Ballycastle is a delightfully schizophrenic mix of parkland, heath areas and links holes. Notable is its 10th hole, whose 110 yards can be played as a tee or three-wood.

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Ardglass starts with your back against the clubhouse in a castle that dates back to the 1400s. The tee shots on the first two holes make the fairway break up and down the rocks, and are often high and exposed. to winds that allow strong shots, safe lines and frequent laughs. Look for a good feeling. At Ardglass, as on the course, the laughs before, during and after the round are probably the best you’ll find. For example, Royal County Down, the highest education for 2022-2023, was no. 1 for each previous study (the first ranking included studies in the US and the last three were studies in the United States).

350 directors who live beyond the borders of the US bring an international perspective to the list: courses from 25 countries are on this year’s list. Designs from the United Kingdom and Ireland, the birthplace of golf, stand out the most – Scotland leads with 17, followed by England with 13 – but Canada (12), Australia (10), New Zealand (4) and Japan (4) also did. . hard. China, Mexico, South Africa and South Korea were all three.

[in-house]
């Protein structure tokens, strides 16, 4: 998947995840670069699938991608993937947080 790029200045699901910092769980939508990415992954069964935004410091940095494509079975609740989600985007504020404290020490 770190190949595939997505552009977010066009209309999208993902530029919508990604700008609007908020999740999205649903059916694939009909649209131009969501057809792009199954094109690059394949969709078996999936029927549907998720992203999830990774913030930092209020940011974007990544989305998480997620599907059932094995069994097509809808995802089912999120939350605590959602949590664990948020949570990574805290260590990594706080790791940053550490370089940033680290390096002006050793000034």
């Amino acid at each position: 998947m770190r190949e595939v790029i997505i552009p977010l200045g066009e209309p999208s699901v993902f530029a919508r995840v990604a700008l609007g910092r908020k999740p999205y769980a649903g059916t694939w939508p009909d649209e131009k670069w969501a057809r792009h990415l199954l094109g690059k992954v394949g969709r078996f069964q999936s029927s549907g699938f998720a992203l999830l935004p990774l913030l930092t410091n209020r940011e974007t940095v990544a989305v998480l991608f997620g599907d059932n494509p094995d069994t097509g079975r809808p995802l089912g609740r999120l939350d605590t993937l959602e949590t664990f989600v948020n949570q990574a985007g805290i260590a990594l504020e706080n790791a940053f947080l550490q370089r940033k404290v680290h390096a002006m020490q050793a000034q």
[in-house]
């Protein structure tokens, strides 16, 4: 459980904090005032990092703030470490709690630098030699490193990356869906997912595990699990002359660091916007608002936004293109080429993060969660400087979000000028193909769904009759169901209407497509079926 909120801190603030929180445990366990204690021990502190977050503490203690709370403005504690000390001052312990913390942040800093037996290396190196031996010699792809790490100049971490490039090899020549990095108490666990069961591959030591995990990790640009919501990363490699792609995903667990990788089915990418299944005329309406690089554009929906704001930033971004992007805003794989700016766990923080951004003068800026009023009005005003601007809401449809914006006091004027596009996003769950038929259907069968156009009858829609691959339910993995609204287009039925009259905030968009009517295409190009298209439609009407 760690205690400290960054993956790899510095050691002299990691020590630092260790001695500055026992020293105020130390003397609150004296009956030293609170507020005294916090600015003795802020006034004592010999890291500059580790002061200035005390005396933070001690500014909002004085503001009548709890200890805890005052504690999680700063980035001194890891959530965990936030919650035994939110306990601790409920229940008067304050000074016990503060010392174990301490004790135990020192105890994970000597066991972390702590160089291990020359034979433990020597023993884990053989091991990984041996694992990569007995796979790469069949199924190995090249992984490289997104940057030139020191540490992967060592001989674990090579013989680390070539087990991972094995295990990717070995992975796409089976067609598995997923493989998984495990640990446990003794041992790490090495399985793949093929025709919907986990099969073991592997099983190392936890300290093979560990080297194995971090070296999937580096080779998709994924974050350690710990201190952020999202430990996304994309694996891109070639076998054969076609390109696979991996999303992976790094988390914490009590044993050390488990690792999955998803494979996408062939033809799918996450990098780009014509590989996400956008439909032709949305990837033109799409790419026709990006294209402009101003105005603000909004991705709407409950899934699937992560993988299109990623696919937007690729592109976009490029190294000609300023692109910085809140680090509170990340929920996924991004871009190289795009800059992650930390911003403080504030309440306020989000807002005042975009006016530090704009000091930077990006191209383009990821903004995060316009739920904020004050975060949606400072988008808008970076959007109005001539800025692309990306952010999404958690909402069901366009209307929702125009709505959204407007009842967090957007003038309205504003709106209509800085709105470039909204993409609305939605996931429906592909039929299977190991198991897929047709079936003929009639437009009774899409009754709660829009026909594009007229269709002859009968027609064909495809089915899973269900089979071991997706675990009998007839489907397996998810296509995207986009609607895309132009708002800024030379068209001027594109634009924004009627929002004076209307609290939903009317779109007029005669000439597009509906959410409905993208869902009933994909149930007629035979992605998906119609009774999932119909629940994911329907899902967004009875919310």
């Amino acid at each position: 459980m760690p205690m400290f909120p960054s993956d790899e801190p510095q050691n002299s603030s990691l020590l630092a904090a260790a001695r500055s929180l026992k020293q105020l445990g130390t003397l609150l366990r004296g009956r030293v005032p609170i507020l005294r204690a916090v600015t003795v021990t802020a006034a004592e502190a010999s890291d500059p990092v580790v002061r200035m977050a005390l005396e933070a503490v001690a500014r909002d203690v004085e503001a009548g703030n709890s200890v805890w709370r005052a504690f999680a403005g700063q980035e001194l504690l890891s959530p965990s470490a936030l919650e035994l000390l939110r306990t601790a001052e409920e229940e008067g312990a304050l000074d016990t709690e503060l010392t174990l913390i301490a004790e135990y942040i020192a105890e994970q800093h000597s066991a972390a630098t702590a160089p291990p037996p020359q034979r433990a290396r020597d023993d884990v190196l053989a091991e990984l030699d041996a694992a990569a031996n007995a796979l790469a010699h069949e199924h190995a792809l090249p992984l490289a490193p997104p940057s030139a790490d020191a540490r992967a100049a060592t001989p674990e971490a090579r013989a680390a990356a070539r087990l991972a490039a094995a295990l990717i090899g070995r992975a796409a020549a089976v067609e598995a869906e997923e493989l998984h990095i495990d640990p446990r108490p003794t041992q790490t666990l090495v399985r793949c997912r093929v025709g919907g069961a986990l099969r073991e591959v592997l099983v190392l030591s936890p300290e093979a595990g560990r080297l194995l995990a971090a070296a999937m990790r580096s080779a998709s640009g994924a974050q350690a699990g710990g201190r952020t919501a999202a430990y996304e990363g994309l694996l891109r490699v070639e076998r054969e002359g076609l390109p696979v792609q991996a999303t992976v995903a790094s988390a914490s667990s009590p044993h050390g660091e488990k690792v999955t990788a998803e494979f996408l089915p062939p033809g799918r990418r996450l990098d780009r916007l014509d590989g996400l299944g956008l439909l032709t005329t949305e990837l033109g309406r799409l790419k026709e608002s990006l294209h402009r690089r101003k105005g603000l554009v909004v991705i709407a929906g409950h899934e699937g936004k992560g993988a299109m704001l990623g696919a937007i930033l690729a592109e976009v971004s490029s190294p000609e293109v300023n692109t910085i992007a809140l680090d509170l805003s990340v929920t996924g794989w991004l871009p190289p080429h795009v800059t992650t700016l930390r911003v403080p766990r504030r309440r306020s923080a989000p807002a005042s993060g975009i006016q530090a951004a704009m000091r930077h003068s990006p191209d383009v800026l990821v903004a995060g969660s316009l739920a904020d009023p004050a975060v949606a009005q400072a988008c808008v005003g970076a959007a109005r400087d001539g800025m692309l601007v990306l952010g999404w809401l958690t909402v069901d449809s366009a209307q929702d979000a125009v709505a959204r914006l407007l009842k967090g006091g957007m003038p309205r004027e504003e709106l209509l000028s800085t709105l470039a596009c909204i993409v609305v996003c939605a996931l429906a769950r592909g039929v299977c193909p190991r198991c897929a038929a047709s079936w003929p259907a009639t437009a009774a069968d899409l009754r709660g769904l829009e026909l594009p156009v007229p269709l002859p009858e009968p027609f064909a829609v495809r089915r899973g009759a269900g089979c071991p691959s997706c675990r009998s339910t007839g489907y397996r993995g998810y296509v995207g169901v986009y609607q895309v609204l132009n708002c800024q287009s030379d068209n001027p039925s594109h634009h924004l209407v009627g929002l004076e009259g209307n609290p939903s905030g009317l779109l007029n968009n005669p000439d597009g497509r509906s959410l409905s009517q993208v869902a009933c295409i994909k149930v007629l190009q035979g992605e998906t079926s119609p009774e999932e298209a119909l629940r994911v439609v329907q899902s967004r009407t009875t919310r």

Our leaders are quick to recognize success. In old courses such as Tara Iti (2 courses this year), Cabot Cliffs (No. 10) and Cape Wickham (No. 12) took very little time to reach the top of the rankings. Each opened in 2015 and has been around ever since. Two new courses opened in 2021 that we hope to see soon – Gil Hanse and Jim Wagner new courses at Les Bordes in France and Tom Doak’s St. Patrick’s Links in Rosepenna in Ireland was a big hit. Team builders were created but not enough were found. Play to qualify for this year’s list, no doubt due to the impact of the COVID travel restrictions in 2020 and 2021.

This year’s list included 12 courses that did not appear on the previous list. Some return after a break, such as St. Annodoc and Durban Country Club in the south west of England, and several others have started, including three from Europe. Several courses have dropped out of the World 100, maybe temporarily, maybe not, including the South Cape Owners Club in South Korea, Ellerston in Australia, Doonbeg in Ireland and the Ocean Course in Cabo del Sol in Mexico. Rankings for these courses are cyclical, and ratings and reviews are non-stop.